The heyday of wine publishing

I have a bit of thing about old wine books. I can’t resist picking them up no matter how rubbish they might look. My latest acquisition from  Oxfam is called Supernosh by Anthony Worrall-Thompson and Malcolm Gluck. It features the authors on the front cover resplendent in brash 80s clothing (though it was published in 1993 – the 80s carried on well into the 90s in some parts of the wine trade) both looking a bit tipsy with looks on their faces as if to say: “I can’t believe we’re being paid to write this shit”. Inside there’s some spiel about how the book was cooked up by their agents over a boozy lunch. Unbelievably it’s published by the house of TS Eliot, Faber & Faber. Looking back now, the 80s and 90s were a golden age to be a wine writer. Newspapers were expanding their wine coverage, there were regular wine slots on television including lavish BBC series and wine publishing was booming. It was the age of Oz Clarke’s New Classic wines – proper well-researched wine writing, written for a mainstream audience, and the Hugh Johnson and Jancis Robinson seemed to have a book out every year (plus ca change one might say). Faber’s wine list headed up by Julian Jeffs had off-beat personal books such as Patrick Matthews’ the Wild Bunch and Mitchell Beazley were in their pomp. Wine writing was the new food writing.

It all seems a long time ago. Faber sold off their wine list to Mitchell Beazley in 2002.  I spoke with a mole at Mitchell Beazley who wished to remain anonymous. He (or perhaps she) told me that when he started at Mitchell Beazley in the late 90s, he pretty much only worked on wine books.  Now it was mainly food books. According to him, Mitchell Beazley published too many wine books including some that were too specialist – trying to sell a book devoted to Canadian wine in 2005 seems particularly optimistic. Having a full time specialist editor was expensive for the rare successes such as their New series including Andrew Jefford’s the New France (still one of my favourites). In some ways the decline in wine books just reflects the decline in publishing in general, the decline of bookshops, of newspapers, but this isn’t the whole answer because food books currently buck this trend. The Mitchell Beazley wine list is now principally Hugh Johnson and Jancis Robinson with a few specialist books including, of course, Jamie Goode’s Wine Science. Their last attempt at building a new mainstream wine writer was Matt Skinner who they thought was going to be the Jamie Oliver of wine. He wasn’t.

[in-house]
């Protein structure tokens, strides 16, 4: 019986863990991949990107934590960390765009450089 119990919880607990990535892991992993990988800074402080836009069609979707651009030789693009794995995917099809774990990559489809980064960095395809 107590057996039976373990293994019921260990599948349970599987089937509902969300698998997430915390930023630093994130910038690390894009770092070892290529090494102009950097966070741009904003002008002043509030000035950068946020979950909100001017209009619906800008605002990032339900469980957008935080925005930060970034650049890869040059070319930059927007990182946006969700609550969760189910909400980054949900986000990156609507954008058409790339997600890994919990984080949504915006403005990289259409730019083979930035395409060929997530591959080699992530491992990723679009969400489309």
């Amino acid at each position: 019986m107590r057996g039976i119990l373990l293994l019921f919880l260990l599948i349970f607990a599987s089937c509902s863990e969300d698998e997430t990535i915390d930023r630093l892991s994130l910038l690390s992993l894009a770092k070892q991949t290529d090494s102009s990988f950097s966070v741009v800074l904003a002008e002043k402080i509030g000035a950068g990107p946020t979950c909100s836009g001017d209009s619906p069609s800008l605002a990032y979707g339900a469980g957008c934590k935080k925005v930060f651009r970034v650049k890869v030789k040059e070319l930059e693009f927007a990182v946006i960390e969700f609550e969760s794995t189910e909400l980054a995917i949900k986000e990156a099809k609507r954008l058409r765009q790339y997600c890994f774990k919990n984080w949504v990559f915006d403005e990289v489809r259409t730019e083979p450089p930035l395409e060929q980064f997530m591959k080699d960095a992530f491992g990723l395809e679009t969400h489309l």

Nowadays the idea of a Gluck/ Worrall-Thompson type affair being cooked up over a long lunch belongs to another age. In fact the idea of having anything cooked up over a boozy lunch is unlikely as most publishing lunches these days are dry. When I was trying to shop my history of modern Britain told through wine around, my agent was adamant that we mustn’t let anyone think it was a wine book. He positioned it as a sort of Giles Milton-esque narrative history thing with added alcohol. Even so, despite a lot of positive noises, no publisher picked it up.

I’m now doing my book, Empire of Booze, through Unbound, a crowd-sourcing publisher. The future of wine books is now outside the mainstream publishing. You can self-publish like Neal Martin did with Pomerol or Benjamim Lewin with Wine Myths and Reality, you can crowd source like I’m trying to do with my book and Wink Lorch did with her book on the Jura, or you can do it with the help of Berry Bros like Jasper Morris did with his recent Burgundy book. Publishers are finding it increasingly hard to connect with readers, but wine writers know their readers and can find them. At least I hope they can.

The one problem with this new world is that the big mainstream books, the sort that need lavish funding, will not be written (unless they’re by Jancis Robinson and/ or Hugh Johnson). There is no new Jancis, Oz or Hugh. I’m dying to read books such as New New Classic Wines – perhaps looking at Eastern Europe, the Levant and South America, or the New New France, but these are the kind of projects that only a big publisher can bankroll.